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Dangerous, blighted Detroit home demolished following Help Me Hank report

City levels blighted house on Glynn Court

DETROIT – A blighted home in Detroit was presenting a danger to residents in one neighborhood, but after a Help Me Hank report, the building has been leveled by the city.

Deborah Drake has lived on Glynn Court her entire life. She said the house next door used to be beautiful.

"It's boarded up right now, and it has chains where they were trying to shift it back to one side," Drake said.

The house was caving in on itself and bulging out toward Drake's home.

"This is where we're at right now," Drake said. "It looks like it's going to collapse on my vehicles."

She said debris falls off the house, making it a danger to her home, cars and family. She said she reached out to city officials but never heard back.

"We're here, just patiently waiting," Drake said. "That's why I reached out to you."

Help Me Hank went to the home to take a closer look. A look from our Local 4 drone could tell right away that the caving roof needs attention. When the first snow falls, it could bring down the roof.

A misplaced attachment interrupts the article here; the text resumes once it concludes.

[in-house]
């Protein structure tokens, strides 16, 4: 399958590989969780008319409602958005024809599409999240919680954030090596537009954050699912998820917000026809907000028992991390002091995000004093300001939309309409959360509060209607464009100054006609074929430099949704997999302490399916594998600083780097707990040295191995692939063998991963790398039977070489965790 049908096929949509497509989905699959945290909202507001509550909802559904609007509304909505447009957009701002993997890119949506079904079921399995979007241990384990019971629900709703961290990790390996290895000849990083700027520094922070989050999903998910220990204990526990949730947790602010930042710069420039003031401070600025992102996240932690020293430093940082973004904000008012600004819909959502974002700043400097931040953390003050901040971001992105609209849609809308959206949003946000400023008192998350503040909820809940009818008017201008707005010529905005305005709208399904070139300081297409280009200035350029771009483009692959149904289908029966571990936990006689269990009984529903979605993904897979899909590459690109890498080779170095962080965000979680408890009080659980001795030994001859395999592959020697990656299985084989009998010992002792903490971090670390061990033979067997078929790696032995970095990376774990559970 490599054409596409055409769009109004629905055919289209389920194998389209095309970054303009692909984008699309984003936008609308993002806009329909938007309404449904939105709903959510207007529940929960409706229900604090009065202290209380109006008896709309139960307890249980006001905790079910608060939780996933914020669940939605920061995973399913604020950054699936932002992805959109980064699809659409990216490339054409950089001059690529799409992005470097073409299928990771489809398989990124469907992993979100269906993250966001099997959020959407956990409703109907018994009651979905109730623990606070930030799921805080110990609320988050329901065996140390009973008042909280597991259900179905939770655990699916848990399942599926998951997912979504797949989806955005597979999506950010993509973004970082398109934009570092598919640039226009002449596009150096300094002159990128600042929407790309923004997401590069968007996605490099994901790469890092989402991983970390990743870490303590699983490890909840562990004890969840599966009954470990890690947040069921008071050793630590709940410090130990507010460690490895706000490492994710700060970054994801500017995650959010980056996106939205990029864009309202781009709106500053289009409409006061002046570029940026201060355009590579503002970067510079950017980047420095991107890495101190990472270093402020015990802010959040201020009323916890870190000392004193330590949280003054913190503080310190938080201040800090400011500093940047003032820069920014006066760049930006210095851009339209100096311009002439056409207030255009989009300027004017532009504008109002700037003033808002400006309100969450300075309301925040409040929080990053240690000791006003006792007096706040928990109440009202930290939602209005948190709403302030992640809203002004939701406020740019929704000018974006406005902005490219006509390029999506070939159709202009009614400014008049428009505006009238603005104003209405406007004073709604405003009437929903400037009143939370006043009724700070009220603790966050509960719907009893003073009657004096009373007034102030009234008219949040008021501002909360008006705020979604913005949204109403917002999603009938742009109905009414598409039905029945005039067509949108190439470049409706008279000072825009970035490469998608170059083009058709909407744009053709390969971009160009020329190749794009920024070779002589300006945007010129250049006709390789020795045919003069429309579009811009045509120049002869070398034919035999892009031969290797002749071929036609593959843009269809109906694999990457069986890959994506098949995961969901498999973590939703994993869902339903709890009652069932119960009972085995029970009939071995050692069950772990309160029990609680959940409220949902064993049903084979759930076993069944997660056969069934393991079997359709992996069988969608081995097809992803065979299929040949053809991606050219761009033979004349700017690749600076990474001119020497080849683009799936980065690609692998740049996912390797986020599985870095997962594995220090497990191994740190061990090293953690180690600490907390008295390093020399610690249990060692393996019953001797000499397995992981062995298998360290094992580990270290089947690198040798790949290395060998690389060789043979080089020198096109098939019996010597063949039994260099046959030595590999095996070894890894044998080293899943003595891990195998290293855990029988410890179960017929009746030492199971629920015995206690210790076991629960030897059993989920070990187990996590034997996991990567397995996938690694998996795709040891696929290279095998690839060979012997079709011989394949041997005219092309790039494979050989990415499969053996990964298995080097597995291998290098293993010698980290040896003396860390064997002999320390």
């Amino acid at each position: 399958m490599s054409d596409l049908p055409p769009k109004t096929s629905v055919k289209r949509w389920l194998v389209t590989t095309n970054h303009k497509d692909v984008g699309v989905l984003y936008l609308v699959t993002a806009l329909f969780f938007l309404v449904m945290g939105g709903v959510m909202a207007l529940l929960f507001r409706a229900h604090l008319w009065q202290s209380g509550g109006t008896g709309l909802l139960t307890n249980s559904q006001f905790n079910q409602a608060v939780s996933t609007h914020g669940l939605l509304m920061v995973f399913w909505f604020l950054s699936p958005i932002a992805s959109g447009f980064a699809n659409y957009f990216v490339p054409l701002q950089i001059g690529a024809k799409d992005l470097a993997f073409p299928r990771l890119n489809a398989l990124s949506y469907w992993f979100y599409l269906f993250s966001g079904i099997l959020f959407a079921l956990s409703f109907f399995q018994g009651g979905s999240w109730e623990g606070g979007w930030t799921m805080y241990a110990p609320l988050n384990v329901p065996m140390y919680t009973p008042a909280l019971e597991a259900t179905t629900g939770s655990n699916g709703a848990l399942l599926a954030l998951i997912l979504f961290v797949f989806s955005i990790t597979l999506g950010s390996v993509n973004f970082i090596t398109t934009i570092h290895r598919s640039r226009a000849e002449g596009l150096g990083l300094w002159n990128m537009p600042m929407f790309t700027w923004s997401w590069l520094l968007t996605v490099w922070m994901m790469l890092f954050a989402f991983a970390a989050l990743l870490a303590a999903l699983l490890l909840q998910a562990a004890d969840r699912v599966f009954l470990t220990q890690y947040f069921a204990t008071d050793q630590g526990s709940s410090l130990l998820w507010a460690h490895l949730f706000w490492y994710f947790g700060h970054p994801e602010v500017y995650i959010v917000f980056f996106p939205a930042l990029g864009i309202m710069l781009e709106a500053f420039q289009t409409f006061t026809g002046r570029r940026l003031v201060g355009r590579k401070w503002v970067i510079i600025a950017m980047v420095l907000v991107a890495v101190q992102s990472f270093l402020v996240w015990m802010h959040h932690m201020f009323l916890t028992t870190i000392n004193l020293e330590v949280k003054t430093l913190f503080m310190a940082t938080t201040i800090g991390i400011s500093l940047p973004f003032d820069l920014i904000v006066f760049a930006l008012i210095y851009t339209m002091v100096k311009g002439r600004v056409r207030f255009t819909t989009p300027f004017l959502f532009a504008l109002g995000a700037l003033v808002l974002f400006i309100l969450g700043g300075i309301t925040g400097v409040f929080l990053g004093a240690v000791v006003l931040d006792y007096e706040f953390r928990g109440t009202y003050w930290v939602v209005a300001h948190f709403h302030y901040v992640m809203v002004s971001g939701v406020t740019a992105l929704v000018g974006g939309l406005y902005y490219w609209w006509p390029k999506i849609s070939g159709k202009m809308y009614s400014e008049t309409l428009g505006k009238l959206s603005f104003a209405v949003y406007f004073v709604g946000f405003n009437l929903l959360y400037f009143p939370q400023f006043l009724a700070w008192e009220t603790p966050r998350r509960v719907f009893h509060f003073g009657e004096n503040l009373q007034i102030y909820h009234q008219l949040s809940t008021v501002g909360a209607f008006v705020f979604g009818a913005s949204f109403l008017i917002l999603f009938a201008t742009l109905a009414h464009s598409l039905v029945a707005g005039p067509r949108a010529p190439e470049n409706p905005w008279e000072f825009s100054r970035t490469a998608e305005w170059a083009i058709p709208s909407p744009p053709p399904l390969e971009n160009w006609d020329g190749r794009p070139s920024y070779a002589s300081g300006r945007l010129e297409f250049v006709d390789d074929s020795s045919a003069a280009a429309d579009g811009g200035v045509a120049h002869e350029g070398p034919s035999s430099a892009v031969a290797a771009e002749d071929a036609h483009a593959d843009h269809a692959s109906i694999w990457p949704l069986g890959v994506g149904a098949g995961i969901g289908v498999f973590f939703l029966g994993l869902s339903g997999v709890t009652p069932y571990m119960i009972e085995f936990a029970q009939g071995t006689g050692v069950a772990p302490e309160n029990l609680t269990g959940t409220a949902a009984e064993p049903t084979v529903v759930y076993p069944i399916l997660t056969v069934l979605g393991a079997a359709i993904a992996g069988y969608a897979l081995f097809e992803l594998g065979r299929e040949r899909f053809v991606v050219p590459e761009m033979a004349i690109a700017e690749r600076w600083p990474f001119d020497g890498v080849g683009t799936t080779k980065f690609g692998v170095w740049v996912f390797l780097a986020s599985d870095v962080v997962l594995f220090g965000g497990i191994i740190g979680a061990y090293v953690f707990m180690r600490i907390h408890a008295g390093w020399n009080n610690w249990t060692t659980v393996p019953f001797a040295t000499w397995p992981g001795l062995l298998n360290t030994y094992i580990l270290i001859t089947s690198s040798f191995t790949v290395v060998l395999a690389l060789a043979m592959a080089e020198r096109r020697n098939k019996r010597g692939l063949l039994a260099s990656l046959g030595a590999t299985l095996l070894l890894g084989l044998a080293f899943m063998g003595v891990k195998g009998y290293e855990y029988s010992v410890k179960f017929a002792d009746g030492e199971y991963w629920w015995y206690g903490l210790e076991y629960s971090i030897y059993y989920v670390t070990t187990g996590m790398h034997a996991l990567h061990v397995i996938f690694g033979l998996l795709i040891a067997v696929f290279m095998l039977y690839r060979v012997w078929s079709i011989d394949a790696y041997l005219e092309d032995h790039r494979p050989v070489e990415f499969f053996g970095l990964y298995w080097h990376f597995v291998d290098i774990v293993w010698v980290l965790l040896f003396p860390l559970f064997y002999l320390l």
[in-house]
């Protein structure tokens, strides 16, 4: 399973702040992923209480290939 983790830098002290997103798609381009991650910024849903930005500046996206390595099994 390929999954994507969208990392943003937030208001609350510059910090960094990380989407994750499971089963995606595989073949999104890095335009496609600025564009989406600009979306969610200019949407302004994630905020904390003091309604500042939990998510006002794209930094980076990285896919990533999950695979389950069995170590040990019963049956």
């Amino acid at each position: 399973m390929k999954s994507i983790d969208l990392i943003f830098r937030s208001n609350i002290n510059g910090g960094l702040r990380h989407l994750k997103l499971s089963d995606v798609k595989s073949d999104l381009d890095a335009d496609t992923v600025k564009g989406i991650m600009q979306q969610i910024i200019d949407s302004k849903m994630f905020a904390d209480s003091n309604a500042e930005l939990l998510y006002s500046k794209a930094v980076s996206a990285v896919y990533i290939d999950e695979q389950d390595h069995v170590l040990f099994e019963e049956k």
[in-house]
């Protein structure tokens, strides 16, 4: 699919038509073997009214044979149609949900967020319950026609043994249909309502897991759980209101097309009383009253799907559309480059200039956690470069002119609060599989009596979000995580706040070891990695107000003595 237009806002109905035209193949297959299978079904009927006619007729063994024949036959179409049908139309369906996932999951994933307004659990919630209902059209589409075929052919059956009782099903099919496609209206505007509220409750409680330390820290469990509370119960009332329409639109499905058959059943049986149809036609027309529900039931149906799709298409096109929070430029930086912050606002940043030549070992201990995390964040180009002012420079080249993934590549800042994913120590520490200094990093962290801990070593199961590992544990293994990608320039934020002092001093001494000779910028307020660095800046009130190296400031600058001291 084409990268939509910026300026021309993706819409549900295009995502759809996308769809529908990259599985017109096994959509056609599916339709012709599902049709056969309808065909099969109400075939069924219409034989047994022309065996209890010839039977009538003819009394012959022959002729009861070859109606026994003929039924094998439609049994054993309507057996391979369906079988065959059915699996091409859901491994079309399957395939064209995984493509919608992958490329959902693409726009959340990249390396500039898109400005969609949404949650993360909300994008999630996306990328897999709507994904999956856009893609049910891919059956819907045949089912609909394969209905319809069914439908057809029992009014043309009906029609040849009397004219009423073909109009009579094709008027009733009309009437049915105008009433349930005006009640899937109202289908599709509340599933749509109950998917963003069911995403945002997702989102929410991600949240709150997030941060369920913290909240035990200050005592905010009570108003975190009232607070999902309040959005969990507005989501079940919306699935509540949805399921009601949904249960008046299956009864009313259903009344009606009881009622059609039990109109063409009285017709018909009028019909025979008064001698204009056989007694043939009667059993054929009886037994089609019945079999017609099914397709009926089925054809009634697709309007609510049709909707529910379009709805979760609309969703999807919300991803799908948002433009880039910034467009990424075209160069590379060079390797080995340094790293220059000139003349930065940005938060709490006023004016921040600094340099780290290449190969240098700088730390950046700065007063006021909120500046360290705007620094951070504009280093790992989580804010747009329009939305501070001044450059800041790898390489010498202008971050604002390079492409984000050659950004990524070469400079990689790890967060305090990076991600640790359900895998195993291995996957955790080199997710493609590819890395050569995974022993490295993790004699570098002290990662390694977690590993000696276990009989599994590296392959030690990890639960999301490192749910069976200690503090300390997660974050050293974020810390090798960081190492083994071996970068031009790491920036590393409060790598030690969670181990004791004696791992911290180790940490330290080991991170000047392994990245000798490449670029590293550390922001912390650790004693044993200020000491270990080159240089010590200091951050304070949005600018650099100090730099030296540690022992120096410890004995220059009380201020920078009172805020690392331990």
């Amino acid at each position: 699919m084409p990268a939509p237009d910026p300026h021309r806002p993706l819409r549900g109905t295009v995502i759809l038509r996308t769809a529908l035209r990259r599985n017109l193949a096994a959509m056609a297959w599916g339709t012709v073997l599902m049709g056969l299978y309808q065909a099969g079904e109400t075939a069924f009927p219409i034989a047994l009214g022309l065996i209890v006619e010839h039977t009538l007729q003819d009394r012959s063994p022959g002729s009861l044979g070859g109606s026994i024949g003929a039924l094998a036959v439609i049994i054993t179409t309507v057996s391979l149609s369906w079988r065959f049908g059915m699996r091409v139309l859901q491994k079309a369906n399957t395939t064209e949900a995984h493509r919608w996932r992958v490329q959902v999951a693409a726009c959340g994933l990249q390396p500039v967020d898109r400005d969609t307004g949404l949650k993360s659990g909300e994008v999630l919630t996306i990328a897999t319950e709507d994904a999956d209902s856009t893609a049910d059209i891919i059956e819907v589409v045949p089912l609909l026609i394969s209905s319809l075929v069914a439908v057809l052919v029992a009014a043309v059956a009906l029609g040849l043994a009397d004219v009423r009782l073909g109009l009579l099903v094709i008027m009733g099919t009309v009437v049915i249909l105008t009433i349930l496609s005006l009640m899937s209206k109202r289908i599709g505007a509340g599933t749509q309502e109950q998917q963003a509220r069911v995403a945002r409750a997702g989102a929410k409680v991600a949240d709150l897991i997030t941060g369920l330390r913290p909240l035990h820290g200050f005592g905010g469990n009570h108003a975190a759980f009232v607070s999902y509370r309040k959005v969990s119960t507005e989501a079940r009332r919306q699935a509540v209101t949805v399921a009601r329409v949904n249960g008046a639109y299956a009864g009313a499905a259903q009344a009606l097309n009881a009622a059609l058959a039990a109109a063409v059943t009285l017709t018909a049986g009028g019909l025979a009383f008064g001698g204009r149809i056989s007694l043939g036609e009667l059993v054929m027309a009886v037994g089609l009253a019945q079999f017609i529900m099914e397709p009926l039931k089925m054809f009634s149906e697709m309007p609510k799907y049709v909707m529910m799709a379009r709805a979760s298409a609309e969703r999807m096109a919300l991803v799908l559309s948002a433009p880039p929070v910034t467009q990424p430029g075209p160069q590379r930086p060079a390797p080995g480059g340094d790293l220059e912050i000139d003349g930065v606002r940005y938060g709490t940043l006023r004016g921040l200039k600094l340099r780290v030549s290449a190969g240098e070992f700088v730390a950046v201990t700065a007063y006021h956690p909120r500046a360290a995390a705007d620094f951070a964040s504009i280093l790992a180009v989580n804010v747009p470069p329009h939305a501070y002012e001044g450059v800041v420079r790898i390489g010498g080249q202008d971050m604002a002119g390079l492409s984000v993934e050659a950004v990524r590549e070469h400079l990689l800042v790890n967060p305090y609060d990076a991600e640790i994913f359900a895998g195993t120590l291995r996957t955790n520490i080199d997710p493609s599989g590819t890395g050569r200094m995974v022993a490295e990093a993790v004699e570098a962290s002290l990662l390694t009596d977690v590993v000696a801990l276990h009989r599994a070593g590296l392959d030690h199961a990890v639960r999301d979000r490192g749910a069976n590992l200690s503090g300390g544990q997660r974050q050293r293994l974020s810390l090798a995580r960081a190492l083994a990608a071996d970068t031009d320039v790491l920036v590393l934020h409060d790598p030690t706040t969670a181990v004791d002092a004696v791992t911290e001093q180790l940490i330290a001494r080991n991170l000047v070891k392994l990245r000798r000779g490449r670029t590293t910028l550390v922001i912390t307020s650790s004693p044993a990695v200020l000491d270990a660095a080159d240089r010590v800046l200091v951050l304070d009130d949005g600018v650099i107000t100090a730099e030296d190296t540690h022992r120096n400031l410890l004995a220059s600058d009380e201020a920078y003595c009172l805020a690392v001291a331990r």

The house is privately owned by a man who lives in Canada, and while the city was notified months ago, the house was up to blight code back then.

When Help Me Hank got involved, city officials took another look and agreed conditions deteriorated rapidly, meaning they would step in.

"Ideally, we'd like to see owners take care of their property, but when the conditions get to this point, it puts public health and safety at risk," said Brian Farkas, the director of special projects for the Detroit Building Authority. "We'd like to move in and take care of it very quickly."

Farkus said city officials will order emergency demolition when there's a danger of an impending collapse. Since the conditions of this home had gotten so bad over the last few months, it was placed on the list for emergency demolition.

"We're moving as fast as we can," Farkas said. "We've demolished over 19,000 homes in the last five years, so speed is very important to us, and we're taking it very seriously."

Fencing and signs were posted, indicating the home would soon be knocked down.

Now the house has been demolished, and residents are relieved that quick action was taken.


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